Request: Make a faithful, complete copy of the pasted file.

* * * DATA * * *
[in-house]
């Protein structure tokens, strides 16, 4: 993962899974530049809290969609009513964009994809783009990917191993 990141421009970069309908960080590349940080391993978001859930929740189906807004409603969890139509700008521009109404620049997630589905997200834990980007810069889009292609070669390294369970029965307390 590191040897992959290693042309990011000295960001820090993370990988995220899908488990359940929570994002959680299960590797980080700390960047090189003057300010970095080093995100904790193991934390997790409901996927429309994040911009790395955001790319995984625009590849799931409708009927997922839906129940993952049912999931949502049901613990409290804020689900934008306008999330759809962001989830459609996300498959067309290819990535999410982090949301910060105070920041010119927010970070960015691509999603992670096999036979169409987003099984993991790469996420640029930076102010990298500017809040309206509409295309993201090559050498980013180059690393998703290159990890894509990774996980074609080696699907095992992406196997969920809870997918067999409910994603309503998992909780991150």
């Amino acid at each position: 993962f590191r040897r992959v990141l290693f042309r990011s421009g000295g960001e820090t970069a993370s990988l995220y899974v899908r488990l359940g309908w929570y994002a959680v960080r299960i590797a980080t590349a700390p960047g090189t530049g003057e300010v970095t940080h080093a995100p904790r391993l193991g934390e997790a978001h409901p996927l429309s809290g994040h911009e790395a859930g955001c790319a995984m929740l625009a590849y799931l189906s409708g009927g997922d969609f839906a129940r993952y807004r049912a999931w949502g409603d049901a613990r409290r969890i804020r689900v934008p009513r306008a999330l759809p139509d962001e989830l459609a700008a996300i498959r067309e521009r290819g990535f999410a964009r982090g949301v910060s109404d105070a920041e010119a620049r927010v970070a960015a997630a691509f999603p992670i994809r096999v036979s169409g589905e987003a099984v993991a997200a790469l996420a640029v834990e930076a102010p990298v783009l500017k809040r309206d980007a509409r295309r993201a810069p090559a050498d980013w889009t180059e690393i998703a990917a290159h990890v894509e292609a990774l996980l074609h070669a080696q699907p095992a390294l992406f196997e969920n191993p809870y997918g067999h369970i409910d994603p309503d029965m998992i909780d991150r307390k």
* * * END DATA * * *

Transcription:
[in-house]
């Protein structure tokens, strides 16, 4: 993962899974530049809290969609009513964009994809783009990917191993 990141421009970069309908960080590349940080391993978001859930929740189906807004409603969890139509700008521009109404620049997630589905997200834990980007810069889009292609070669390294369970029965307390 590191040897992959290693042309990011000295960001820090993370990988995220899908488990359940929570994002959680299960590797980080700390960047090189003057300010970095080093995100904790193991934390997790409901996927429309994040911009790395955001790319995984625009590849799931409708009927997922839906129940993952049912999931949502049901613990409290804020689900934008306008999330759809962001989830459609996300498959067309290819990535999410982090949301910060105070920041010119927010970070960015691509999603992670096999036979169409987003099984993991790469996420640029930076102010990298500017809040309206509409295309993201090559050498980013180059690393998703290159990890894509990774996980074609080696699907095992992406196997969920809870997918067999409910994603309503998992909780991150």
């Amino acid at each position: 993962f590191r040897r992959v990141l290693f042309r990011s421009g000295g960001e820090t970069a993370s990988l995220y899974v899908r488990l359940g309908w929570y994002a959680v960080r299960i590797a980080t590349a700390p960047g090189t530049g003057e300010v970095t940080h080093a995100p904790r391993l193991g934390e997790a978001h409901p996927l429309s809290g994040h911009e790395a859930g955001c790319a995984m929740l625009a590849y799931l189906s409708g009927g997922d969609f839906a129940r993952y807004r049912a999931w949502g409603d049901a613990r409290r969890i804020r689900v934008p009513r306008a999330l759809p139509d962001e989830l459609a700008a996300i498959r067309e521009r290819g990535f999410a964009r982090g949301v910060s109404d105070a920041e010119a620049r927010v970070a960015a997630a691509f999603p992670i994809r096999v036979s169409g589905e987003a099984v993991a997200a790469l996420a640029v834990e930076a102010p990298v783009l500017k809040r309206d980007a509409r295309r993201a810069p090559a050498d980013w889009t180059e690393i998703a990917a290159h990890v894509e292609a990774l996980l074609h070669a080696q699907p095992a390294l992406f196997e969920n191993p809870y997918g067999h369970i409910d994603p309503d029965m998992i909780d991150r307390k």